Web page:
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Feds hit Penn State with record $2.4 million fine for bad crime reporting, including Sandusky scandal

The federal government wants to assess a $2.4 million fine for noncompliance with a transparency law.

Ohio v Penn State Photo by Patrick Smith/Getty Images

The U.S. Department of Education announced Thursday it plans to fine Penn State nearly $2.4 million for violations of the Clery Act, the federal law that governs crime disclosure at universities participating in federal aid programs.

The announcement is connected to Penn State’s Jerry Sandusky child sexual abuse scandal, which started to unfold publicly in 2011. But the Education Department seeks to fine the school for reporting errors that reach well beyond Sandusky and the football program, where he worked from 1969 until 1999. Sandusky was sentenced to 30 to 60 years in prison in 2012.

Penn State can appeal until Nov. 25, as part of a process that frequently leads to schools paying less than the government’s initial proposed fine.

The Education Department’s fine, as announced, is by far the largest ever for Clery Act violations. The previous highest fine, the department said, was $350,000 after a settlement in 2007 with Bucknell. In 2013, the department issued Penn State a preliminary report that found non-compliance, and Penn State outlined steps it was taking to get in line with the law.

Thursday, the department filed a 239-page report whose conclusions led it to fine Penn State a total of $2,397,500. It seeks to assess fines for 11 specific findings, but Clery Act violations specifically “related to the Sandusky matter” are just a small piece on their own, totaling $27,500.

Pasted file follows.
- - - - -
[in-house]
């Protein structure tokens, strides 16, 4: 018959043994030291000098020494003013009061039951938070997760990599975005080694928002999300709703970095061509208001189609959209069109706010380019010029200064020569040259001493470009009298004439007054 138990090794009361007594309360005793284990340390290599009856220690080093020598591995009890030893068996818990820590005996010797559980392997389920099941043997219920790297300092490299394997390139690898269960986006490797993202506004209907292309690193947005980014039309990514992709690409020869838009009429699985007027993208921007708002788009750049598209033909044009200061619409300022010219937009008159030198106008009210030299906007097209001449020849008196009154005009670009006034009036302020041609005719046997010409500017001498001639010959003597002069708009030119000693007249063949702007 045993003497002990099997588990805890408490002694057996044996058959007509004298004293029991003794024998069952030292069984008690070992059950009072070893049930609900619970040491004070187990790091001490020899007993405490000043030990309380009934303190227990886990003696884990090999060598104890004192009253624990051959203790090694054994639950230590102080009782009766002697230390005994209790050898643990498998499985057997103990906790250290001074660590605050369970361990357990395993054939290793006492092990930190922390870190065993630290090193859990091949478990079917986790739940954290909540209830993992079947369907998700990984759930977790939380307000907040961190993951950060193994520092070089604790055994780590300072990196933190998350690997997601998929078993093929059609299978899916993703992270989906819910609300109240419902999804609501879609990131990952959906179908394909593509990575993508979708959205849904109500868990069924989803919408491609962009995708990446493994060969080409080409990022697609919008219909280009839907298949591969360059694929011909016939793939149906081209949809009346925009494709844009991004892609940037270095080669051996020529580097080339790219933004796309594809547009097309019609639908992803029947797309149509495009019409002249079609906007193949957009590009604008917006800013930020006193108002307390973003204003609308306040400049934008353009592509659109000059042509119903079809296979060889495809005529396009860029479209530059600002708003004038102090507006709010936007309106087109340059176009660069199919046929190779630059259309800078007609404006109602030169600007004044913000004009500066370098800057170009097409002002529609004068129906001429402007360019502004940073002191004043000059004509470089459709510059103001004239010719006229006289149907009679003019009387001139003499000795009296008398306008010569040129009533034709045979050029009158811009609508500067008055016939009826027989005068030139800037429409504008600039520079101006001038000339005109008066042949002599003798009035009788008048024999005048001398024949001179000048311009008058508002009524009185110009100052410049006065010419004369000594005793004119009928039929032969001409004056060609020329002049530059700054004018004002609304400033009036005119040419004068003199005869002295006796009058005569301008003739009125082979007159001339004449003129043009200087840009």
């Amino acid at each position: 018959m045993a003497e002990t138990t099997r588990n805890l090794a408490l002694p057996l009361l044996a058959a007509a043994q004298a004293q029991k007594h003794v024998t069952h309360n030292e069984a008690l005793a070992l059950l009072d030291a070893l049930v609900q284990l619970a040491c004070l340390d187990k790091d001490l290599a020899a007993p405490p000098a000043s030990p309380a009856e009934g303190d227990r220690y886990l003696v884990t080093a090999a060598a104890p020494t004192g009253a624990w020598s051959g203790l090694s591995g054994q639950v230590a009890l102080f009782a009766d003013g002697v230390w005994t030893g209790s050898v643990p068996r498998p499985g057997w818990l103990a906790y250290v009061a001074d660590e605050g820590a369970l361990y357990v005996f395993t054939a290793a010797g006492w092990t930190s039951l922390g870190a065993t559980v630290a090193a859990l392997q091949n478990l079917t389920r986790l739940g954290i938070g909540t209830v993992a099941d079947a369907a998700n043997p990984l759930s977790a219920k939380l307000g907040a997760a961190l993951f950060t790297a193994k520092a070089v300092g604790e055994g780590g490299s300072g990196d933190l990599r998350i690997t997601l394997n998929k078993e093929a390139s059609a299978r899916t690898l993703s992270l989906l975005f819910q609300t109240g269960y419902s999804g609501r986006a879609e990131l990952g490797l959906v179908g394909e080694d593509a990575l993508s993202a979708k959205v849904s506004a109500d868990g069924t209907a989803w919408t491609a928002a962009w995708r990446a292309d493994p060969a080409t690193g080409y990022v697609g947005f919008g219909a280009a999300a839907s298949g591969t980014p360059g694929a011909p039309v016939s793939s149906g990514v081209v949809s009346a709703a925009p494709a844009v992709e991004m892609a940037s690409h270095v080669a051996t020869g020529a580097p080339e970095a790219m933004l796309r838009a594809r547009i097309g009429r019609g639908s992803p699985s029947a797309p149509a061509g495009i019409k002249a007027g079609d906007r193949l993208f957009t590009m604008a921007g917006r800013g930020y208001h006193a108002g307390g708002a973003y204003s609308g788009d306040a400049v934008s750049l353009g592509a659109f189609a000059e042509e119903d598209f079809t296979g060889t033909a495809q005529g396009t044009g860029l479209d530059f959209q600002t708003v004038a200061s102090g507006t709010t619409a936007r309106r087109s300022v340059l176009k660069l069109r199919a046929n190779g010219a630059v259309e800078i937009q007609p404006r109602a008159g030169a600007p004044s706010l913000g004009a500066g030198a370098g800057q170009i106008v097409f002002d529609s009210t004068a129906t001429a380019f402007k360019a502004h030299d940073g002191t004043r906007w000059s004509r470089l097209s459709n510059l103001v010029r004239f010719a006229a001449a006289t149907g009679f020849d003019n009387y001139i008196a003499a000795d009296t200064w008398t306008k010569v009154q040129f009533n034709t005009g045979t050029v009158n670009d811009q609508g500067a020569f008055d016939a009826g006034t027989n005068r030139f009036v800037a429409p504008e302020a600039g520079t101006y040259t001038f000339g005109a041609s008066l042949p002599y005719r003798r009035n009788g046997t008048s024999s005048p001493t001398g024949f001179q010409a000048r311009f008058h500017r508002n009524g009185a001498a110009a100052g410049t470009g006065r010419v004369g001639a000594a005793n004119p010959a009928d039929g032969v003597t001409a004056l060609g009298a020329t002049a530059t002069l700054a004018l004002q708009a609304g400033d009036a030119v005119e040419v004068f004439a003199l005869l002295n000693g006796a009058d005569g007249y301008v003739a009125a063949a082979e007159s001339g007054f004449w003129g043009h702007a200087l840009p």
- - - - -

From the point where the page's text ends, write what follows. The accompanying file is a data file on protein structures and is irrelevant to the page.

The biggest element of the government’s fine, by far, is for “failure to properly classify reported incidents and disclose crime statistics” between 2008 and 2011. That includes an allegation against Sandusky, but mostly reports that have nothing to do with child molestation or sexual assault. (Drug and liquor law violations are the most frequent.)

The department says Penn State received a 2011 letter from a Sandusky accuser alleging crimes that occurred “well in the past.” Penn State didn’t include a report of the accusation in its 2011 statistics but should have, the department says.

When the department sent Penn State a preliminary review in 2013, it asked the school to perform an accounting of crime reports it hadn’t previously declared. The school reported 331 omitted crimes and said they were “often the result of an on-the-ground interpretation of nuanced facts, circumstances, and crime definitions.”

The fine for the 2008-2011 crime accounting problems is $2,167,500, about 90 percent of the total amount the government wants the school to pay. That includes fines of $27,500 “for each violent crime Penn State did not report” to the Education Department in a 2011 security report.

After the Sandusky scandal broke five years ago, the NCAA investigated and announced sanctions on Penn State’s football program that it later walked back. The NCAA also fined Penn State $60 million, but Pennsylvania’s legislature has directed that money only be spent on in-state programs to fight child abuse. The university continues to be involved in insurance cases surrounding Sandusky’s crimes, too.